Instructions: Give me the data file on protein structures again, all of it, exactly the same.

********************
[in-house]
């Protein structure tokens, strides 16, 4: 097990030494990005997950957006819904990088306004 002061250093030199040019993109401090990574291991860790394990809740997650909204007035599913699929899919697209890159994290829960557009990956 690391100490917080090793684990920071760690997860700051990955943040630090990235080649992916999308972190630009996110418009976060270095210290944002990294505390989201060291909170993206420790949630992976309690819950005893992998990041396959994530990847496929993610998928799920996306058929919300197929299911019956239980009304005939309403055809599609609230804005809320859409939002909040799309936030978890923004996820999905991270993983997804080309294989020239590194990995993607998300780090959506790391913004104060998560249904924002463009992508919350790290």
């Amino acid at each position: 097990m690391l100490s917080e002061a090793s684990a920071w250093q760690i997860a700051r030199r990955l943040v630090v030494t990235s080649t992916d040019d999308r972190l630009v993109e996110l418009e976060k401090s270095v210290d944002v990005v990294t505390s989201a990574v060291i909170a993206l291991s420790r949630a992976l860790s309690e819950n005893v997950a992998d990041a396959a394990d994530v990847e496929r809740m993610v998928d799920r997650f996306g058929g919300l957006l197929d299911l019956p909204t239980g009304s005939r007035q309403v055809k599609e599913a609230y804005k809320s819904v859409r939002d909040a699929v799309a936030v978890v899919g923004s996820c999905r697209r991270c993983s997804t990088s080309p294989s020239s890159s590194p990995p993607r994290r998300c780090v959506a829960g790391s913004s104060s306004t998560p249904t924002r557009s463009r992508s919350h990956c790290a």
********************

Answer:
[in-house]
């Protein structure tokens, strides 16, 4: 097990030494990005997950957006819904990088306004 002061250093030199040019993109401090990574291991860790394990809740997650909204007035599913699929899919697209890159994290829960557009990956 690391100490917080090793684990920071760690997860700051990955943040630090990235080649992916999308972190630009996110418009976060270095210290944002990294505390989201060291909170993206420790949630992976309690819950005893992998990041396959994530990847496929993610998928799920996306058929919300197929299911019956239980009304005939309403055809599609609230804005809320859409939002909040799309936030978890923004996820999905991270993983997804080309294989020239590194990995993607998300780090959506790391913004104060998560249904924002463009992508919350790290």
């Amino acid at each position: 097990m690391l100490s917080e002061a090793s684990a920071w250093q760690i997860a700051r030199r990955l943040v630090v030494t990235s080649t992916d040019d999308r972190l630009v993109e996110l418009e976060k401090s270095v210290d944002v990005v990294t505390s989201a990574v060291i909170a993206l291991s420790r949630a992976l860790s309690e819950n005893v997950a992998d990041a396959a394990d994530v990847e496929r809740m993610v998928d799920r997650f996306g058929g919300l957006l197929d299911l019956p909204t239980g009304s005939r007035q309403v055809k599609e599913a609230y804005k809320s819904v859409r939002d909040a699929v799309a936030v978890v899919g923004s996820c999905r697209r991270c993983s997804t990088s080309p294989s020239s890159s590194p990995p993607r994290r998300c780090v959506a829960g790391s913004s104060s306004t998560p249904t924002r557009s463009r992508s919350h990956c790290a």